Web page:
A Time for Reflection: Understanding Yourself in Times of Change

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Personal Reflection – Is My Iceberg Melting?

American author and journalist, Ernest Hemingway, once wrote, “Courage is grace under pressure.”

As government employees, leaders or managers, we often are called to negotiate conflict, motivate and lead people and inspire innovation in spite of institutional barriers. As we close out for what many of us might have felt was a tumultuous year of government downsizing and outsourcing, I wanted to share my personal reflections and offer our readers some advice to move forward in 2018 with courage, grace and inspiration.

This year, I’ve witnessed a shutdown of open communication, fear of leading because of uncertainty and a lack of motivation to press on because the "iceberg is melting." Throughout the year, I have observed quick fixes and immediate reactions to external forces. Yet, like Fred in Kotter and Rathbeber’s "Our Iceberg is Melting," sometimes I have felt alone and isolated, wondering, “What do I do now?”

When we’re not in the center of a storm, it is easier to see the cracks or distresses. At the same time, we feel removed and unable to make a difference. Throughout 2017, I was not “at the table” to make changes or add to solutions as Fred was in his colony of penguins. However, I had the opportunity to make my own personal plan to stave off panic, worry and even distrust. I created my own strategy to make a difference, learn and grow. I also continued to reflect on my leadership style as I shared ideas in previous blogs that leadership behavior affects organizational cultures and environments.

My point to this blog is that personal change may be part of institutional change. I am a 2012 graduate of the Partnership for Public Service Excellence in Government Program (EIG). This program was the catalyst for me. It helped me figure out who I am as an employee. It gave me the tools and mindset to create professional and personal goals that led to me obtaining Accreditation in Public Relations (APR) and entering a doctoral program.

As I worked through the EIG program and subsequent leadership courses for my program of study, self-awareness and evolution of my true self appeared to be foundational to my personal leadership philosophy. I value institutional knowledge, professional expertise and social responsiveness. As an employee, I respect leaders who work their way to the top. Rather, I admire leaders who climb the ladder of success rung by rung with both experience and education. As a woman professional who must balance family and career, I appreciate clear goals and priorities. I also understand that to rise to a leadership role, I must optimize situations and remain flexible. Finally, I believe as many strategists do, that a leader must act with good behavior, be fair and just and demonstrate moral character. A solid leader lays a foundation for employees to observe, accept and then model that behavior.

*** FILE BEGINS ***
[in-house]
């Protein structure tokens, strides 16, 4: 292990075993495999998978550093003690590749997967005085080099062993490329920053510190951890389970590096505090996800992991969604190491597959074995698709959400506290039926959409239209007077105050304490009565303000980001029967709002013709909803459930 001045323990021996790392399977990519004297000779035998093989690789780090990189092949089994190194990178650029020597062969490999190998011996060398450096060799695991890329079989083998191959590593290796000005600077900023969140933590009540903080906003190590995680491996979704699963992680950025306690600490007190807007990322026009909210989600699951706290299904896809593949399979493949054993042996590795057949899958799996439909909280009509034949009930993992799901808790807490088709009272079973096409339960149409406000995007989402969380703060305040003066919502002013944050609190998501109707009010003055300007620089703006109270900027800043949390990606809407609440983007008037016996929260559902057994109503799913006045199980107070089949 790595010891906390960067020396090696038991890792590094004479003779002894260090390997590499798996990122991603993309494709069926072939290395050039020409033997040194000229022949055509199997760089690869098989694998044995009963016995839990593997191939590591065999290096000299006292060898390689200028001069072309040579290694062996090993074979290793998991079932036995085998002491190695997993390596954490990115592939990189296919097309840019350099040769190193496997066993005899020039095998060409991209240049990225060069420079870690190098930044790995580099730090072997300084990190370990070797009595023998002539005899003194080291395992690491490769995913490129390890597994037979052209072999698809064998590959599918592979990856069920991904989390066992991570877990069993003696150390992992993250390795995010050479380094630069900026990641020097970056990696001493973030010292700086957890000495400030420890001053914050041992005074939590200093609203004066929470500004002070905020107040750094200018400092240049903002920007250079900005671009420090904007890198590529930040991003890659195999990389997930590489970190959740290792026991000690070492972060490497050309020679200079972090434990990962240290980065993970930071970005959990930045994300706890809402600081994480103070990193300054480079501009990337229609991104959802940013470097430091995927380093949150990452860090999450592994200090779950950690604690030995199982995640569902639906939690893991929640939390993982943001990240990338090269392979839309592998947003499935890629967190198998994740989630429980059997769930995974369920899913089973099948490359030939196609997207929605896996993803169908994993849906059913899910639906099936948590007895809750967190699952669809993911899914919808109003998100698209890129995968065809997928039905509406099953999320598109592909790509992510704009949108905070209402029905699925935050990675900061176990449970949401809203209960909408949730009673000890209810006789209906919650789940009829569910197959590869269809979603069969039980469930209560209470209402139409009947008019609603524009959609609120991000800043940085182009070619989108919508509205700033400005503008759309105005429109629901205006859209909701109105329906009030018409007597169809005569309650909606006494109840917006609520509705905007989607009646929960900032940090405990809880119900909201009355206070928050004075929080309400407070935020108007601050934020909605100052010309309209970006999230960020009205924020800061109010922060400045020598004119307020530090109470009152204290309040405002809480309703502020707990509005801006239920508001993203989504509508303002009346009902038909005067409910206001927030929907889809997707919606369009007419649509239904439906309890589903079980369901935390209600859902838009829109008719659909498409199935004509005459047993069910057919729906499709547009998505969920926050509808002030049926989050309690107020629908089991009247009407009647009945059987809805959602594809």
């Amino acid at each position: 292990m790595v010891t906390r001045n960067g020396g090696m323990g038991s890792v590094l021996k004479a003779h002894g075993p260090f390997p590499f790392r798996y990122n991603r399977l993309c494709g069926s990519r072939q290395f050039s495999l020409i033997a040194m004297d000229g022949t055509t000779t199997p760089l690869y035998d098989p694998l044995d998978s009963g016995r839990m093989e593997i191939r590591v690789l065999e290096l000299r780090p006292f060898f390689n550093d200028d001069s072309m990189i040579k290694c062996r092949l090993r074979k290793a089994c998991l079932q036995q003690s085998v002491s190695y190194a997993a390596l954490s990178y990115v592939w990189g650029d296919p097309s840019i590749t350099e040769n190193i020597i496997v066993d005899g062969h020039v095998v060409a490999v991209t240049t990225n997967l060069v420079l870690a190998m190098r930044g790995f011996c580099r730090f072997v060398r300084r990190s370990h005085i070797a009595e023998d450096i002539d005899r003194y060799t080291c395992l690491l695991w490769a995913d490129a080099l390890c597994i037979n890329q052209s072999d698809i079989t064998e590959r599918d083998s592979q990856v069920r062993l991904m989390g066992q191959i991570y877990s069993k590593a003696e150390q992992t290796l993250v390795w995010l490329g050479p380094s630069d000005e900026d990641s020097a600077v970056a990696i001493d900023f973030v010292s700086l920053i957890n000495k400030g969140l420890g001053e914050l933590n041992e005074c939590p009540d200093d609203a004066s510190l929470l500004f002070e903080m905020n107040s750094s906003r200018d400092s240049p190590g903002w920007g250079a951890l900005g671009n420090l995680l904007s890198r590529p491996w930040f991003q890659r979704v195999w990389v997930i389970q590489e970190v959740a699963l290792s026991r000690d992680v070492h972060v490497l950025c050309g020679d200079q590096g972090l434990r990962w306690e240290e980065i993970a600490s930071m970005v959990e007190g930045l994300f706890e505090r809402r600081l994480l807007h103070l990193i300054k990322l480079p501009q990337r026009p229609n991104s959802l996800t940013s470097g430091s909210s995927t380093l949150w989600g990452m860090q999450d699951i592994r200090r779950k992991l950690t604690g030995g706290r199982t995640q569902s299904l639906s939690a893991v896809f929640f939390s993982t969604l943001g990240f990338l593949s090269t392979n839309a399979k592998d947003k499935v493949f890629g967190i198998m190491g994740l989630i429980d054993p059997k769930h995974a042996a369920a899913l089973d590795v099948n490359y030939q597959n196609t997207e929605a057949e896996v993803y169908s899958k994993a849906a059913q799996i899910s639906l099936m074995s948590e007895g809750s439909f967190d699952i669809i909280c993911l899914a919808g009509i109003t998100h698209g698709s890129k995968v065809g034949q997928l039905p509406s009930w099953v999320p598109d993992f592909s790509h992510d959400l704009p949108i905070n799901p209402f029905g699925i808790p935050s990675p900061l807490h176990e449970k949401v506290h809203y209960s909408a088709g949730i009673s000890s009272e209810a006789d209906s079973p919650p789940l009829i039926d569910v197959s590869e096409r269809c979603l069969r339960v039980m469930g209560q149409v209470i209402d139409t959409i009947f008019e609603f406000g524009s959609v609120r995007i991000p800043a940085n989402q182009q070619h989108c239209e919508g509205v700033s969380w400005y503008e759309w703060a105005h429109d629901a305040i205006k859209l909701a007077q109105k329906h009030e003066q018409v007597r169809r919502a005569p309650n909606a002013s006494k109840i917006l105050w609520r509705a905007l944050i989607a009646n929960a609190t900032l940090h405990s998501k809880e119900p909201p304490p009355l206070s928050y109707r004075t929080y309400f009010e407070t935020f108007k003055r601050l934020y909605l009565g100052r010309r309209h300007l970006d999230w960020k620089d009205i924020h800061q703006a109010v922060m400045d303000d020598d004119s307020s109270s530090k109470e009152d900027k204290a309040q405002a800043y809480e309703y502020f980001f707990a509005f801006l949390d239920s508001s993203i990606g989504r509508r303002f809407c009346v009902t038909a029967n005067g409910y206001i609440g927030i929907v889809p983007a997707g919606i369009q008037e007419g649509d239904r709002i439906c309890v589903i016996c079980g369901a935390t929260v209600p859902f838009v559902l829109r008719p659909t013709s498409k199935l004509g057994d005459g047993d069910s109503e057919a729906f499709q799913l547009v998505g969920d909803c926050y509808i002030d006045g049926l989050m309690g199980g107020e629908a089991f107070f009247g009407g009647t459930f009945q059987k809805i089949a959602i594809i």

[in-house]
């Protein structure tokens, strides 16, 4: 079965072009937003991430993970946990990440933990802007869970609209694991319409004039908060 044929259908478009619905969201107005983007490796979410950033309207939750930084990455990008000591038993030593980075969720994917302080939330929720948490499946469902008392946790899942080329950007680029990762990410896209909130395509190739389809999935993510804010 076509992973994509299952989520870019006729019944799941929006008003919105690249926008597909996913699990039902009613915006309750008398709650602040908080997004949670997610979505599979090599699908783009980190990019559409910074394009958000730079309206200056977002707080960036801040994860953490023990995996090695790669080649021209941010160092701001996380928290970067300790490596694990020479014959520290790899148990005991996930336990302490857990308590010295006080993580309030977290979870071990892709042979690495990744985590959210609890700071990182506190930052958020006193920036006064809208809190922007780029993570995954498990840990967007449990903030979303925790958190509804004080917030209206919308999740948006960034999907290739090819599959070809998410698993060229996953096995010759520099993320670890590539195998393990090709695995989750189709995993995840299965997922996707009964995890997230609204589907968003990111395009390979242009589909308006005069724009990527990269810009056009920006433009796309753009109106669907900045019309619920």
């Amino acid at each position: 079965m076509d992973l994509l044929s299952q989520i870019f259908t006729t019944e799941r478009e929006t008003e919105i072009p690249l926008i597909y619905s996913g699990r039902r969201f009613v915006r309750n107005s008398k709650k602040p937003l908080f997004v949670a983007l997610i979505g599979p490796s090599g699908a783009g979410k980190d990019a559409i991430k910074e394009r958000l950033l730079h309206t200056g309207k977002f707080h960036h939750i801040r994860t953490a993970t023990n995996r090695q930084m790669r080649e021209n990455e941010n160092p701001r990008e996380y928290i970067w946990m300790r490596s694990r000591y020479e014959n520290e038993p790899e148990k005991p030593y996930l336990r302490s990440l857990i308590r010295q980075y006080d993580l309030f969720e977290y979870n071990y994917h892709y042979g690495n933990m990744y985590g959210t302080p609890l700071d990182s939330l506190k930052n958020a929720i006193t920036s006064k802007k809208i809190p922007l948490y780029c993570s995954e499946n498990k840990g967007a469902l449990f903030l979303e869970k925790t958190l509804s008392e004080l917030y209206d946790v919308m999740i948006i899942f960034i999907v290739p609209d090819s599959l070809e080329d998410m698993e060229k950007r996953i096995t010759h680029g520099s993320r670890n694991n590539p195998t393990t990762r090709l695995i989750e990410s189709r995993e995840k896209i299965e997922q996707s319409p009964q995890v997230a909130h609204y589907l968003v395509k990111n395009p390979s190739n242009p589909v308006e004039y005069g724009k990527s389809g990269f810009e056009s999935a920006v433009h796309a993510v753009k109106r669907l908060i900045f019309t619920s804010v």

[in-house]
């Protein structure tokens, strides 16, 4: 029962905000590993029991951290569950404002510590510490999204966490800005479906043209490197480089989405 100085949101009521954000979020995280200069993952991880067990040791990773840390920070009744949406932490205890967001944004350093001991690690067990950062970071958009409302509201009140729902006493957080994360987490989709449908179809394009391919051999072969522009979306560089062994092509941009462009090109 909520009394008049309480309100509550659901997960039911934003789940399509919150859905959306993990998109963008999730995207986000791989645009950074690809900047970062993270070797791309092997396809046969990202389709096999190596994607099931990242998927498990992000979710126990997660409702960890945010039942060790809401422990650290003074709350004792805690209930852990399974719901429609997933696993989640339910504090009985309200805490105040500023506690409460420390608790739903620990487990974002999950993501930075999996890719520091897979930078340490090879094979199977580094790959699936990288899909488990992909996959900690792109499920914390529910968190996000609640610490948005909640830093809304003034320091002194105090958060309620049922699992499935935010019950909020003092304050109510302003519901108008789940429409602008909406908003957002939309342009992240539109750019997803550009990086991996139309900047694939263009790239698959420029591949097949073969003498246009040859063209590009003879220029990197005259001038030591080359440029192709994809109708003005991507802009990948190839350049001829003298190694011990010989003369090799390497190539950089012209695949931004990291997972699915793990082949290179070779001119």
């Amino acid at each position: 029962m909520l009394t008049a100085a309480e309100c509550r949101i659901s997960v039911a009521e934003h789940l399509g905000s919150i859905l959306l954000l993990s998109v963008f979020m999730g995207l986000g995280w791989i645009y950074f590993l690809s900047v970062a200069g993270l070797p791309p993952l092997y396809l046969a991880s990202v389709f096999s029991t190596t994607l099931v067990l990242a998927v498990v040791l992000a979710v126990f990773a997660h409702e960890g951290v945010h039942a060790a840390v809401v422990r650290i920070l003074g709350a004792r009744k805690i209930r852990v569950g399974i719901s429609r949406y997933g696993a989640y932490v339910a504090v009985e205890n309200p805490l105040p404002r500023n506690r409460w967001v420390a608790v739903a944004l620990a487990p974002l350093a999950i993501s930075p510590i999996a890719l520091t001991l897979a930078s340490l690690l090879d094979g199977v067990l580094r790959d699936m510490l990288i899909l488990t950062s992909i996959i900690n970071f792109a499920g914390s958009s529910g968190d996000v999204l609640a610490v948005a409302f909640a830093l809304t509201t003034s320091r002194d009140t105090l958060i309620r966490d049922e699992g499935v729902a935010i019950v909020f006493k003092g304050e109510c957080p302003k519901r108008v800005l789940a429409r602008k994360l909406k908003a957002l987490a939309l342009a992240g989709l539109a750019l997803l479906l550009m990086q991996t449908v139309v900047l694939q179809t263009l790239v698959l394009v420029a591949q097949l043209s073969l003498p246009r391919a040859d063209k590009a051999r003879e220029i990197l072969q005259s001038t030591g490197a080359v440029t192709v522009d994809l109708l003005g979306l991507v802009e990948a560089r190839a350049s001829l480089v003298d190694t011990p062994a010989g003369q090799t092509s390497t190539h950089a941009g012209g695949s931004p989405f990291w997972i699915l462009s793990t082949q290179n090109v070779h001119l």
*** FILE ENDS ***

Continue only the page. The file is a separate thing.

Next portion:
Back to the Iceberg

People who lead with humility, know and understand their blind spots; they openly communicate and entrust others to make the transition, or notice that change is not a one-person showcase. The first step, however, may be to self-assess using the Psychodynamic Approach. I conducted a personal values timeline, developed my vision statement and outlined tenets that served as guideposts for my leadership journey – and I often refer to these tenets today.

Understanding  yourself and what motivates you individually may be the first step to understanding why and how you think and feel the way you do about change and, ultimately, challenge you to deal with the crisis or dismiss change. So if you feel that you are on a melting iceberg, trapped with nowhere to go, I suggest that you make a plan. We’re at the cusp of a brand new year; it’s time to set the stage for your next act. Following is the authors’ 8-step remedy for both organizational and personal change that may help you get started:

  1. Set the stage. What’s the urgency?
  2. Find your support team or others who will guide the change.
  3. Decide on the actions . Clarify your main goal, vision and strategy to change.
  4. Make it happen. Share the information and communicate, don’t isolate.
  5. Empower others to act. Remove barriers
  6. Create short-term wins.
  7. Keep at it. Stick to your strategy and keep the momentum.
  8. Make it stick. Remember that change takes time.

As you approach 2018, remember that you can remove roadblocks and find your niche – even in the midst of change. Consider seeking professional certifications, volunteering to do work outside of your normal operations or applying for a Partnership for Public Service leadership or training program. Happiest of the holiday season and a healthy, productive new year!

 

Stacie Rivera ipart of the GovLoop Featured Blogger program, where we feature blog posts by government voices from all across the country (and world!). To see more Featured Blogger posts, click here.

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TINA

Great article. As a mid level manager it's often hard to let go, especially when you worry that the staff you have are sometimes incapable of making sustainable decisions.
Prior to the end of the year I took a couple of days off. During that time I reflected on this past year and realized that I spent more time reacting to situations rather than taking the time to connect the reactive situations to my planning process.
This article was a revelation to me to stop getting caught up in the here and now, and stay focused on my overall goals and plans.

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Profile Photo Stacie M. Rivera

Tina - So great to hear that this article helped you. I have found that taking a step back is not easy, but certainly a benefit to self and those you serve and guide.

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